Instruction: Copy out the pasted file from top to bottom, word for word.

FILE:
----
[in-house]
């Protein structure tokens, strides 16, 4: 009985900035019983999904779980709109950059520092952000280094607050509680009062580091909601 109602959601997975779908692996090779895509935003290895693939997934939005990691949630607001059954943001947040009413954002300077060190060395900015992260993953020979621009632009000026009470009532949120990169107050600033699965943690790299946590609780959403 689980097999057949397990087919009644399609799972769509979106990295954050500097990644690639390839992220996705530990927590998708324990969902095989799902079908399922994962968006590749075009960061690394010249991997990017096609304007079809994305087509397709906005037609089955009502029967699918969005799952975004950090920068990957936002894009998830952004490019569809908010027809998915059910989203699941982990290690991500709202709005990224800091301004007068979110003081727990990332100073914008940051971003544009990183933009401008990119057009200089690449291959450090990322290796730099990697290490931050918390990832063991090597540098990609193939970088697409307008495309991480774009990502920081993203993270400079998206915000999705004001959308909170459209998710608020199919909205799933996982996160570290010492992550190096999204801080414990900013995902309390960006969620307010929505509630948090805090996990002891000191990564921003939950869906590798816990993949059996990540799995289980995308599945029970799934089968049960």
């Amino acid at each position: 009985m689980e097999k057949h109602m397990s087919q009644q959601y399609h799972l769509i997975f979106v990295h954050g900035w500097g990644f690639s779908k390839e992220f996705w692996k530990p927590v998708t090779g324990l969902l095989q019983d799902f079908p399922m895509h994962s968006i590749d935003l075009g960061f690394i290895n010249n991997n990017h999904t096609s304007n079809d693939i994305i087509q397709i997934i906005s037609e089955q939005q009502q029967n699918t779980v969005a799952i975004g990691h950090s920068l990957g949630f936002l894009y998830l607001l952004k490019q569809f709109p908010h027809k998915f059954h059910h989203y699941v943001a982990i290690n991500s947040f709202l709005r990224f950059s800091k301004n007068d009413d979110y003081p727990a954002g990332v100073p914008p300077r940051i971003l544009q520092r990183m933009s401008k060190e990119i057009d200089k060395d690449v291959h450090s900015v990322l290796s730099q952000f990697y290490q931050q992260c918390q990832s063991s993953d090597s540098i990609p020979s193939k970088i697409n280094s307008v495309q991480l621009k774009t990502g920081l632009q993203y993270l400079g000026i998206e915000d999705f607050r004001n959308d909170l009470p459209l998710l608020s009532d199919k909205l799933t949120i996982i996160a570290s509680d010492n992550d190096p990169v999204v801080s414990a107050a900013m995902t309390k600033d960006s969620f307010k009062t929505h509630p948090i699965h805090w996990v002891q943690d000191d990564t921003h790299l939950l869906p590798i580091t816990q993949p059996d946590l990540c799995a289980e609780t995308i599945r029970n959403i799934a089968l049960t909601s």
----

[in-house]
């Protein structure tokens, strides 16, 4: 009985900035019983999904779980709109950059520092952000280094607050509680009062580091909601 109602959601997975779908692996090779895509935003290895693939997934939005990691949630607001059954943001947040009413954002300077060190060395900015992260993953020979621009632009000026009470009532949120990169107050600033699965943690790299946590609780959403 689980097999057949397990087919009644399609799972769509979106990295954050500097990644690639390839992220996705530990927590998708324990969902095989799902079908399922994962968006590749075009960061690394010249991997990017096609304007079809994305087509397709906005037609089955009502029967699918969005799952975004950090920068990957936002894009998830952004490019569809908010027809998915059910989203699941982990290690991500709202709005990224800091301004007068979110003081727990990332100073914008940051971003544009990183933009401008990119057009200089690449291959450090990322290796730099990697290490931050918390990832063991090597540098990609193939970088697409307008495309991480774009990502920081993203993270400079998206915000999705004001959308909170459209998710608020199919909205799933996982996160570290010492992550190096999204801080414990900013995902309390960006969620307010929505509630948090805090996990002891000191990564921003939950869906590798816990993949059996990540799995289980995308599945029970799934089968049960």
């Amino acid at each position: 009985m689980e097999k057949h109602m397990s087919q009644q959601y399609h799972l769509i997975f979106v990295h954050g900035w500097g990644f690639s779908k390839e992220f996705w692996k530990p927590v998708t090779g324990l969902l095989q019983d799902f079908p399922m895509h994962s968006i590749d935003l075009g960061f690394i290895n010249n991997n990017h999904t096609s304007n079809d693939i994305i087509q397709i997934i906005s037609e089955q939005q009502q029967n699918t779980v969005a799952i975004g990691h950090s920068l990957g949630f936002l894009y998830l607001l952004k490019q569809f709109p908010h027809k998915f059954h059910h989203y699941v943001a982990i290690n991500s947040f709202l709005r990224f950059s800091k301004n007068d009413d979110y003081p727990a954002g990332v100073p914008p300077r940051i971003l544009q520092r990183m933009s401008k060190e990119i057009d200089k060395d690449v291959h450090s900015v990322l290796s730099q952000f990697y290490q931050q992260c918390q990832s063991s993953d090597s540098i990609p020979s193939k970088i697409n280094s307008v495309q991480l621009k774009t990502g920081l632009q993203y993270l400079g000026i998206e915000d999705f607050r004001n959308d909170l009470p459209l998710l608020s009532d199919k909205l799933t949120i996982i996160a570290s509680d010492n992550d190096p990169v999204v801080s414990a107050a900013m995902t309390k600033d960006s969620f307010k009062t929505h509630p948090i699965h805090w996990v002891q943690d000191d990564t921003h790299l939950l869906p590798i580091t816990q993949p059996d946590l990540c799995a289980e609780t995308i599945r029970n959403i799934a089968l049960t909601s």